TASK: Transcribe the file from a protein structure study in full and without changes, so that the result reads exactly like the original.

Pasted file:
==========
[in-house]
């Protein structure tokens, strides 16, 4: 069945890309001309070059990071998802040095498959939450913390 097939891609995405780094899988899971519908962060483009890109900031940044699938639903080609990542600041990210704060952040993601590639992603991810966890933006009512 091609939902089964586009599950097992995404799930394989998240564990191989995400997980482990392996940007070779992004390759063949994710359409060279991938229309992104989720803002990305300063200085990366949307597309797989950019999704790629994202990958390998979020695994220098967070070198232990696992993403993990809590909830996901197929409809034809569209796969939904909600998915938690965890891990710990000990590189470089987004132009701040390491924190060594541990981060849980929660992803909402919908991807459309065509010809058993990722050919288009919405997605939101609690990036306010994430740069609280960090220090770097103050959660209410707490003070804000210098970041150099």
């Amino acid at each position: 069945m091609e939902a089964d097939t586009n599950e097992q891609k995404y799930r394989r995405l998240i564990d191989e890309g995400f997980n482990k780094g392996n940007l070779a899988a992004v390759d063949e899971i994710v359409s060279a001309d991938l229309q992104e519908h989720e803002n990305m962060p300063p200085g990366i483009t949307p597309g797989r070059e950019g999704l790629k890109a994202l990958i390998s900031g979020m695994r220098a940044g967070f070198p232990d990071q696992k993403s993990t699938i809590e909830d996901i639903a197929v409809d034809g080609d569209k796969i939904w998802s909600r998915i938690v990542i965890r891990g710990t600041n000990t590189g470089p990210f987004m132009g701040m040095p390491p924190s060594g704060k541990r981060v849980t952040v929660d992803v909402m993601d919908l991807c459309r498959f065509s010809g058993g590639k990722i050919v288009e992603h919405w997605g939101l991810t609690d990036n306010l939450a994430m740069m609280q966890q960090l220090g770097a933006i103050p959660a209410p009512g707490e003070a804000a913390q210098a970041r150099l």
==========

[in-house]
């Protein structure tokens, strides 16, 4: 069945890309001309070059990071998802040095498959939450913390 097939891609995405780094899988899971519908962060483009890109900031940044699938639903080609990542600041990210704060952040993601590639992603991810966890933006009512 091609939902089964586009599950097992995404799930394989998240564990191989995400997980482990392996940007070779992004390759063949994710359409060279991938229309992104989720803002990305300063200085990366949307597309797989950019999704790629994202990958390998979020695994220098967070070198232990696992993403993990809590909830996901197929409809034809569209796969939904909600998915938690965890891990710990000990590189470089987004132009701040390491924190060594541990981060849980929660992803909402919908991807459309065509010809058993990722050919288009919405997605939101609690990036306010994430740069609280960090220090770097103050959660209410707490003070804000210098970041150099």
């Amino acid at each position: 069945m091609e939902a089964d097939t586009n599950e097992q891609k995404y799930r394989r995405l998240i564990d191989e890309g995400f997980n482990k780094g392996n940007l070779a899988a992004v390759d063949e899971i994710v359409s060279a001309d991938l229309q992104e519908h989720e803002n990305m962060p300063p200085g990366i483009t949307p597309g797989r070059e950019g999704l790629k890109a994202l990958i390998s900031g979020m695994r220098a940044g967070f070198p232990d990071q696992k993403s993990t699938i809590e909830d996901i639903a197929v409809d034809g080609d569209k796969i939904w998802s909600r998915i938690v990542i965890r891990g710990t600041n000990t590189g470089p990210f987004m132009g701040m040095p390491p924190s060594g704060k541990r981060v849980t952040v929660d992803v909402m993601d919908l991807c459309r498959f065509s010809g058993g590639k990722i050919v288009e992603h919405w997605g939101l991810t609690d990036n306010l939450a994430m740069m609280q966890q960090l220090g770097a933006i103050p959660a209410p009512g707490e003070a804000a913390q210098a970041r150099l």